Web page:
Obama Hope poster creator and street artist Shepard Fairey is the focus of a survey currently on at Boston’s Institute of Contemporary Art. Nothing out of the ordinary, except ironically, given he appropriates the work of others, you can’t take photos at the exhibition.
Christopher Knight, LA Times:
As soon as I snapped the photo above, a guard rushed over to admonish me that photography is not allowed in the show. “I’m not using a flash,” I replied. “Is that OK?” Nope, came the reply. “Must I obey?” I asked. “Yes,” she answered, missing or — more likely — ignoring my too-cute-by-half reference to Fairey’s trademark street-and-clothing campaign about authoritarian imagery, dubbed “Obey Giant.”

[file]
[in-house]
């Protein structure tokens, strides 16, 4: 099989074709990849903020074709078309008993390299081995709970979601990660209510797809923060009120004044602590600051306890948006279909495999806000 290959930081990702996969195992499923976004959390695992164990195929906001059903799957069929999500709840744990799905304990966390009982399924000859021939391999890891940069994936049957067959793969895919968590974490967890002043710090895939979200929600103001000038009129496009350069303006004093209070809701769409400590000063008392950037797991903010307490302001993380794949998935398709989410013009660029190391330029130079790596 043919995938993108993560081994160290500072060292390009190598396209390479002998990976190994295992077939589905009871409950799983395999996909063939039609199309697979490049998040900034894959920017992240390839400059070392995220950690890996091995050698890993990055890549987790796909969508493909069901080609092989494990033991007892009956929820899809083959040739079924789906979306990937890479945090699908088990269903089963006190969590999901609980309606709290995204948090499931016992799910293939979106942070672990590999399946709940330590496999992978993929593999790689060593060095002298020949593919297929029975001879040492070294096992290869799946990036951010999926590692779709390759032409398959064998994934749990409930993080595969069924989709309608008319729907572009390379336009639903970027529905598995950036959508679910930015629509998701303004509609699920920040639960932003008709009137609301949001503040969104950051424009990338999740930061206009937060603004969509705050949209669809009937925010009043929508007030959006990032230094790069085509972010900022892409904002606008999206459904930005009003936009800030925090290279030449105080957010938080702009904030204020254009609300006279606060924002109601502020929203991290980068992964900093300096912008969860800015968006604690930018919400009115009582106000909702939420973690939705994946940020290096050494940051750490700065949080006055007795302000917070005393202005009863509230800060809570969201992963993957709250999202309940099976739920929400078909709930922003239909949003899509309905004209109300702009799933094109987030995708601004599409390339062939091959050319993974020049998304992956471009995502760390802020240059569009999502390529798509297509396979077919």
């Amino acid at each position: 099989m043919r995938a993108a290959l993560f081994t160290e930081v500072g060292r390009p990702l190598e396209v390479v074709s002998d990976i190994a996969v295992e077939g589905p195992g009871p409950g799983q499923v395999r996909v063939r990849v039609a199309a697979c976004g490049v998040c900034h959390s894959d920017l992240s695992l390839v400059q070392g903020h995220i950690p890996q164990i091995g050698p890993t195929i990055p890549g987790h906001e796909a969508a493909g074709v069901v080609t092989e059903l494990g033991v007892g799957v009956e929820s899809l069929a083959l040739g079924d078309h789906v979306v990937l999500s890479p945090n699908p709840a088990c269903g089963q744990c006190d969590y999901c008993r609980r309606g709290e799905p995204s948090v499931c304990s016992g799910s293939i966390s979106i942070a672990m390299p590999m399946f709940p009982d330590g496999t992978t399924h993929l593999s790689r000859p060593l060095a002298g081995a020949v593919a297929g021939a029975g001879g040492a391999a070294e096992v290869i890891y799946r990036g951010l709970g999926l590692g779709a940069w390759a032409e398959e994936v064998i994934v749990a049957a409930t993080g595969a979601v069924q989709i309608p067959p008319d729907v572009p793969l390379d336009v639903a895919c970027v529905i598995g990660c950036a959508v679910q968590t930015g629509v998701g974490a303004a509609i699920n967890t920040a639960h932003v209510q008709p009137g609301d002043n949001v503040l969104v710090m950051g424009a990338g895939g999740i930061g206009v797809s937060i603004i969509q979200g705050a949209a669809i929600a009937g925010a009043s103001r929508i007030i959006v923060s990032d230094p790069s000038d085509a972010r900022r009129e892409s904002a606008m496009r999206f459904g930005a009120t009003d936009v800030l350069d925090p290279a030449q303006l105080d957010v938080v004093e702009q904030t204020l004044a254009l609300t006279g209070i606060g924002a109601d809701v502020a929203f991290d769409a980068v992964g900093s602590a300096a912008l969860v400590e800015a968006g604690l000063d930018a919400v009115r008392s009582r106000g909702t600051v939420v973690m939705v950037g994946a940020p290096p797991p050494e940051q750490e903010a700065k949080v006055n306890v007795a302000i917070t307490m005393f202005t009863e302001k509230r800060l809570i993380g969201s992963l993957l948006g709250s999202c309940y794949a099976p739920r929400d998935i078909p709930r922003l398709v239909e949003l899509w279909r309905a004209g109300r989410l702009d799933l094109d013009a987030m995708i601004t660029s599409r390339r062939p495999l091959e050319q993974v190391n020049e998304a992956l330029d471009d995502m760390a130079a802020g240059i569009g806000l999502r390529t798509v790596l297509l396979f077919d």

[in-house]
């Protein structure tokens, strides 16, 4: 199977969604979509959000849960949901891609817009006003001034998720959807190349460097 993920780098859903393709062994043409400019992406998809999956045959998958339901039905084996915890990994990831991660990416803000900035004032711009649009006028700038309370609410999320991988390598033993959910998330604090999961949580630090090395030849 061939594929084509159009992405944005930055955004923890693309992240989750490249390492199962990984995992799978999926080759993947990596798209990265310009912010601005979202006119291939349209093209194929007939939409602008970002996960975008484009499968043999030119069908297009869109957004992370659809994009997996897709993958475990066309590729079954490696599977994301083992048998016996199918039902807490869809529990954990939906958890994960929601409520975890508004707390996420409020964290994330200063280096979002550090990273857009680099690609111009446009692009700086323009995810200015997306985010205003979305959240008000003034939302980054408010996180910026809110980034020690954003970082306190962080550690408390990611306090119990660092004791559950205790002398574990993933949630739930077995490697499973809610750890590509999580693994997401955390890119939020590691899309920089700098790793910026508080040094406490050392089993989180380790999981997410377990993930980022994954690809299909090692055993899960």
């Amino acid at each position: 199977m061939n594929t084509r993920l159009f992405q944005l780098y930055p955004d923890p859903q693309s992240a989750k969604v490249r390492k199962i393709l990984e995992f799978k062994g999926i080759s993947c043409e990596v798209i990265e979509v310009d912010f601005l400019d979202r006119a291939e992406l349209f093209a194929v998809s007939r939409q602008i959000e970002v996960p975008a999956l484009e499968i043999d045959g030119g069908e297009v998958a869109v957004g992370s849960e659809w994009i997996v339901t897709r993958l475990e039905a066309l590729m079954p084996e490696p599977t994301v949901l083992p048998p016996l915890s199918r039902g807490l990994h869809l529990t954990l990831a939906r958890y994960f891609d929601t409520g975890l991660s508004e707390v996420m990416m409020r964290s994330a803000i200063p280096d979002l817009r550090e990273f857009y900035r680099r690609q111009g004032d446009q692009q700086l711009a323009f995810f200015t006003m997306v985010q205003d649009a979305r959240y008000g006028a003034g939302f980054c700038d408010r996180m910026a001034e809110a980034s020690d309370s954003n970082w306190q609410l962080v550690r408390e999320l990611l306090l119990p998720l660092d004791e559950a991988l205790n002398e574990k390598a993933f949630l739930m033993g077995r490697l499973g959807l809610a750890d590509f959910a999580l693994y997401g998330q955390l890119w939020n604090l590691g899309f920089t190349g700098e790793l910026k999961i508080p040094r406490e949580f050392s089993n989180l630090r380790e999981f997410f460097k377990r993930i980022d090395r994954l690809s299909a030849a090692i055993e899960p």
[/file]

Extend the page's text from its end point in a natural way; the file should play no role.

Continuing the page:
The guard was perfectly cordial and just doing her job. But I couldn’t help note the irony. A “no photographs” policy is in force in a show about an artist who is currently trading lawsuits over his guerrilla (meaning unauthorized) use of part of an Associated Press photographer’s published picture of Obama. I’m supportive of artists’ full participation in the “democracy of images” that seems to characterize our digital environment. I wonder what John Singleton Copley and John Quincy Adams would think?
Change you can believe in indeed 🙂
(img credit: LA Times)